The work is sometimes cold, often muddy, and most always rewarding - even with no pay. Even with this in mind, the North Fraser Therapeutic Riding Association (NFTRA) could use more volunteers.
Each week NFTRA provides therapeutic horseback riding lessons to 85 disabled riders, with the assistance of 70 helpers.
But with ever-changing schedules and commitments, turnover is unavoidable.
"Volunteers come and go for a number of reasons," NFTRA general manager Gay Conn said, listing school and work commitments, moving to a different area, and longevity of service as just some of the factors why volunteers move on to other things.
The association recently received a big lift to its recruitment/coordination program with the first of four $7,500 instalments of a $30,000 grant from the Ridge Meadows Hospital Foundation.
The grant will help fund the required training needed for volunteers to work with riders and the seven NFTRA horses Conn refers to as "equine therapists."
The association is hoping the funds will help create a sustainable volunteer training program.
Conn said the grant is "huge" in terms of training and recruitment, which are critical towards ensuring the safety of both riders and volunteers.
"Because volunteers are such a huge part of our program, if they're not trained properly, the experience is not good for them, [and] it's also not safe," Conn said.
The association is trying to revamp its volunteer program by exploring every aspect, while keeping volunteers happy so they will stay longer, she added.
Volunteers' duties include:
. Checking to see which rider is coming and which horse will be used;
. Bringing horses from the paddock to barn;
. Grooming horses and checking their feet for rocks;
. Collecting the appropriate tack for each rider, as all riders' needs are different;
. Saddling the horses;
. Bringing the horses into the arena for each rider; and
. Leading the horse during lessons or walking alongside the animal to assist those riders who may have issues with balance.
Conn said that while these are the basic functions performed by volunteers, they "do so much more."
"They offer encouragement, safety, and friendship to our riders. Many riders become attached to a particular volunteer and enjoy themselves more when that person is working with them," Conn said.
"Our volunteers not only volunteer their time to work with our riders, our horses, and our instructors, but they support our fundraising efforts, also."
Volunteers have gone the extra mile for the people they help, in some instances anonymously paying fees for a rider who otherwise could no longer afford to take part in the program.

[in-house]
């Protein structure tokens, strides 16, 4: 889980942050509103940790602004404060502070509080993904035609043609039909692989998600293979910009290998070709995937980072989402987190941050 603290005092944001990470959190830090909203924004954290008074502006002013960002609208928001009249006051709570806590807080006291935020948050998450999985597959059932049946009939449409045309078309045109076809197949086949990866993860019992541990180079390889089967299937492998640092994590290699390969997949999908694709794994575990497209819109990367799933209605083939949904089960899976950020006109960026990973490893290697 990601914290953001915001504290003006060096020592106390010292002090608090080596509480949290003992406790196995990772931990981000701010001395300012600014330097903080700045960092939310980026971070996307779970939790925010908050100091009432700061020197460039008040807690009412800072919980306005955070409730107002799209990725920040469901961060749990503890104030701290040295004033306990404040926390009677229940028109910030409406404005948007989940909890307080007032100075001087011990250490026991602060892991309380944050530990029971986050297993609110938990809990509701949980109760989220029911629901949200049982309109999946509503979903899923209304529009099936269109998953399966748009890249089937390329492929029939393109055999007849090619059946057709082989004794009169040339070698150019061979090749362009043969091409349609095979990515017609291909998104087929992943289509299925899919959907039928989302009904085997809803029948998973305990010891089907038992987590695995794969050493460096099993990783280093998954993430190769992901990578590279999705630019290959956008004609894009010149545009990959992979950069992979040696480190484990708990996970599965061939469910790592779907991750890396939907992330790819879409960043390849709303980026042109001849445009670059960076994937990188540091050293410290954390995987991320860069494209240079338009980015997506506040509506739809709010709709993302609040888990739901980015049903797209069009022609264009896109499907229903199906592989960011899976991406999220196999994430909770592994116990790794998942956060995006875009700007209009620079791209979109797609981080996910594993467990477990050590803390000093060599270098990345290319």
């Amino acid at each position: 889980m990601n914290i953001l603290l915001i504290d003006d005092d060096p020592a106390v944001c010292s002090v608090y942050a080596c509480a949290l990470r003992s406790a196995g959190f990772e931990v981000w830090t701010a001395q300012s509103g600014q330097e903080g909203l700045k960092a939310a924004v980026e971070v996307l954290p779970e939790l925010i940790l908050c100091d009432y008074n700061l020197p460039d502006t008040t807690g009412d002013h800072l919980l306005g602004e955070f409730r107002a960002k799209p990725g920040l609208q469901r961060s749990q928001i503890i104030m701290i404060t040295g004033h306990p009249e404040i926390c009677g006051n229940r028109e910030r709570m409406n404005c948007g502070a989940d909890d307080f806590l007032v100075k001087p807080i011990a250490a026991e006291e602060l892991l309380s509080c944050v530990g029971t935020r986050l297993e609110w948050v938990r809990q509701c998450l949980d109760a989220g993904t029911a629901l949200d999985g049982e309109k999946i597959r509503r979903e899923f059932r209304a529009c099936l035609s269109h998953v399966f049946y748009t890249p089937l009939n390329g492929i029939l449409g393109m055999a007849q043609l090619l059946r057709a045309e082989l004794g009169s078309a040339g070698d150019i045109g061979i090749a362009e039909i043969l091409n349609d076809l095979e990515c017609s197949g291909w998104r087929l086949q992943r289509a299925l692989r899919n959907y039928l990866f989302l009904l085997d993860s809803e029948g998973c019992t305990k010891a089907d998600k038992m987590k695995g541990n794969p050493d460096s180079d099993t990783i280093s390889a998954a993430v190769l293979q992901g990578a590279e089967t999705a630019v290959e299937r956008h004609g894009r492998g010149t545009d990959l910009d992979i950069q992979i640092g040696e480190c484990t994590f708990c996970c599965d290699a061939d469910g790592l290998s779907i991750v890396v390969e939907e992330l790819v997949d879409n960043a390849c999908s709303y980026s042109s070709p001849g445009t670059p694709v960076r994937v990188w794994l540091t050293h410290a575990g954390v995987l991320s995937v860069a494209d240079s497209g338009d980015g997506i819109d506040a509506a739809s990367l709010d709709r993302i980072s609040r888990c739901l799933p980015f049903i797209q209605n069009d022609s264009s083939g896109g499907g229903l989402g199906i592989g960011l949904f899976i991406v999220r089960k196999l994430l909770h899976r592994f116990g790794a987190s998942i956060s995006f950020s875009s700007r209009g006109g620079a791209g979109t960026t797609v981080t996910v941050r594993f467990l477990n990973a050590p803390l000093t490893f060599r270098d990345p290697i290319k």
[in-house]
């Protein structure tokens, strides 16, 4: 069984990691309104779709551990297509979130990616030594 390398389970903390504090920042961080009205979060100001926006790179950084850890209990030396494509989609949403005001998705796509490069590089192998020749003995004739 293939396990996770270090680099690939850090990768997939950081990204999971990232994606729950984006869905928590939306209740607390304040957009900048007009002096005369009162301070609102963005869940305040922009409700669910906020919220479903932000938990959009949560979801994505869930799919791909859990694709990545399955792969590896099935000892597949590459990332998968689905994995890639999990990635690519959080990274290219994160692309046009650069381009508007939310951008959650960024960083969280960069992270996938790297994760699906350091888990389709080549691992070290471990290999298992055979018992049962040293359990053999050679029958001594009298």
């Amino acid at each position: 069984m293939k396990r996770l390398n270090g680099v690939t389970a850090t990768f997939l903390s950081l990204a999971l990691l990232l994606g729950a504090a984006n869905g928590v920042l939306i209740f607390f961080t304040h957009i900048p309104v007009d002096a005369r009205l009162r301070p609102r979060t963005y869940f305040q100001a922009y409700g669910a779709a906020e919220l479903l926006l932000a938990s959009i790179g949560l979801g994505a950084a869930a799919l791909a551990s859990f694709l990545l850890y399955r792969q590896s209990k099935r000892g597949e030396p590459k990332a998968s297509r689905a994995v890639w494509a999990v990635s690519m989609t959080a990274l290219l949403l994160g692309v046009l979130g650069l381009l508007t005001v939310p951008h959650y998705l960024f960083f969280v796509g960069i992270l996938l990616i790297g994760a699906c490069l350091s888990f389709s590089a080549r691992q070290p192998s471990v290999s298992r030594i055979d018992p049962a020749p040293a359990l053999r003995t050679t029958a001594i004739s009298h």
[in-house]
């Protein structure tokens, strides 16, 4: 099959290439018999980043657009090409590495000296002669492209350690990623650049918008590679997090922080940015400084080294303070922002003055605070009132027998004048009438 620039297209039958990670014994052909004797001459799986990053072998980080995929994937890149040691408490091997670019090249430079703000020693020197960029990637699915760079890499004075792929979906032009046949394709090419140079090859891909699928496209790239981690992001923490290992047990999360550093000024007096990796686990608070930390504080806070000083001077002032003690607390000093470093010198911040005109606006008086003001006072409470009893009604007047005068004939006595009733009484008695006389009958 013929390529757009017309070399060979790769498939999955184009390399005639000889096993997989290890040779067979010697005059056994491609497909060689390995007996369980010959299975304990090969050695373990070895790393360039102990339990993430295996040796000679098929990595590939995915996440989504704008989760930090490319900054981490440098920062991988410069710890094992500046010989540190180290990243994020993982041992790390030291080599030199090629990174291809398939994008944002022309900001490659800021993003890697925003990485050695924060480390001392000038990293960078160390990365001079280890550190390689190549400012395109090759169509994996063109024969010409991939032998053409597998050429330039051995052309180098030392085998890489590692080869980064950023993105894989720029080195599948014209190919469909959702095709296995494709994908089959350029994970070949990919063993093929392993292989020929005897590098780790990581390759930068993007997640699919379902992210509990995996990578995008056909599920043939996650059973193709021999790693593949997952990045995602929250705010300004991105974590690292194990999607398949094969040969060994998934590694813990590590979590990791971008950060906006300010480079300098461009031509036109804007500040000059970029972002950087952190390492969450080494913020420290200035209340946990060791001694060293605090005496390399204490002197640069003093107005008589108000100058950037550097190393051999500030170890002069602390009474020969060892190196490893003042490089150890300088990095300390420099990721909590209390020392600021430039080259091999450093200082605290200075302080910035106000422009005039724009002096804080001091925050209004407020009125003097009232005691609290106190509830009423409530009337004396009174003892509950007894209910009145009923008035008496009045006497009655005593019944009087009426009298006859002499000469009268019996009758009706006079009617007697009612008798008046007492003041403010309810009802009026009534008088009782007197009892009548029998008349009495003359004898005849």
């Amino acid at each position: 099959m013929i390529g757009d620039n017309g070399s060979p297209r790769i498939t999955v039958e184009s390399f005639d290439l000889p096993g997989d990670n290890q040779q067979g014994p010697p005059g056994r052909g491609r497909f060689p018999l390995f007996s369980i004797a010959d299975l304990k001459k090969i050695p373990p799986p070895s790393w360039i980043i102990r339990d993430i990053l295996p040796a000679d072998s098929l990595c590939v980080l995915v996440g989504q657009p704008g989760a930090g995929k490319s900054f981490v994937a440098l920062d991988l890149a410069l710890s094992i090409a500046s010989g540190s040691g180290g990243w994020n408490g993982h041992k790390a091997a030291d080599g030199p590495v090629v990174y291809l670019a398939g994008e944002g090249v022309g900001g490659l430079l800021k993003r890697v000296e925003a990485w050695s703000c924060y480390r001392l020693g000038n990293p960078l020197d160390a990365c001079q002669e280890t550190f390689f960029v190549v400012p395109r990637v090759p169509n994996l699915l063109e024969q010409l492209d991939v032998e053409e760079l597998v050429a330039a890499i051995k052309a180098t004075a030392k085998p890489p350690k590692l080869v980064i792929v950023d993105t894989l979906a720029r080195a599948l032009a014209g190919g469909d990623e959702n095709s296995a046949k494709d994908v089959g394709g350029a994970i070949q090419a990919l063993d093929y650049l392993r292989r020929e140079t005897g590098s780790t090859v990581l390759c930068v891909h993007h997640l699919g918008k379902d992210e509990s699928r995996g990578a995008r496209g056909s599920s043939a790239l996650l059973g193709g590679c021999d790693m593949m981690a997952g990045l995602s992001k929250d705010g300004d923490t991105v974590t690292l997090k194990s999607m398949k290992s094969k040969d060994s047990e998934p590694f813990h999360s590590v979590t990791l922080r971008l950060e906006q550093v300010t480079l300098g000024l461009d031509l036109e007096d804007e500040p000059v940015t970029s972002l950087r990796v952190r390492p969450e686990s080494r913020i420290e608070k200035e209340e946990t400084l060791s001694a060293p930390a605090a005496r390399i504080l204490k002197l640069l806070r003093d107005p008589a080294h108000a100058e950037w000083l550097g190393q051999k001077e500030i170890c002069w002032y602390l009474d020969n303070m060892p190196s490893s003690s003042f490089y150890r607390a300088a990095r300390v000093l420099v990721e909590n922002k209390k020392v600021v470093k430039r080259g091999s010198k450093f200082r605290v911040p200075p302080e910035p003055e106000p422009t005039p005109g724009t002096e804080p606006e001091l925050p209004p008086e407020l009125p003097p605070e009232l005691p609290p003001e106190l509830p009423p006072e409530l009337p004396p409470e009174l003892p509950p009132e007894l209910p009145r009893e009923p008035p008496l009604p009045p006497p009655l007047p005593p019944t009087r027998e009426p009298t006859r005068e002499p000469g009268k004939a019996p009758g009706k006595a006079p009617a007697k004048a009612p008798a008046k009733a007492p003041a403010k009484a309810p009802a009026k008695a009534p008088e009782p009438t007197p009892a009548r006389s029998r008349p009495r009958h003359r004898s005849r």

They have also sponsored an equine stretch clinic to help the horses, and paid for shoes for a favourite horse.
"Our volunteers amaze us on a daily basis and we are so very grateful to them donating so generously of their time and other resources," Conn said.
One of those volunteers was working at the association's barns in north Maple Ridge on a drizzly afternoon last week, tacking horses for riders.
An aspiring rider herself, Christine Driscoll's original motive for joining NFTRA was to feel at ease around horses before climbing on the back of one of them.
"This seemed like a good way to get experience with the horses and be comfortable around the horses," Driscoll said.
Spending so much time with NFTRA horses has helped Driscoll overcome her anxiety around equines.
"I love working with them, I've learned a huge amount, we've got fabulous volunteers, lovely instructors, huge, fabulous premises.," she said.
Driscoll, who volunteers four to five hours a week, hasn't ridden a horse yet, but plans on taking that next big step in the future.
Program coordinator Emily Felgnar said the amount of time it takes to train a volunteer varies.
"They tend to find their jobs that they like the most," Felgnar said. "Some of them really like to work with the horses and tack up and deal with the barn side of things, and some of them really enjoy developing relationships with riders in the arena."
You can sign up as a volunteer online at nftrarides.wordpress.com, or by contacting the association by phone at 604-462-7786, or email: firstname.lastname@example.org.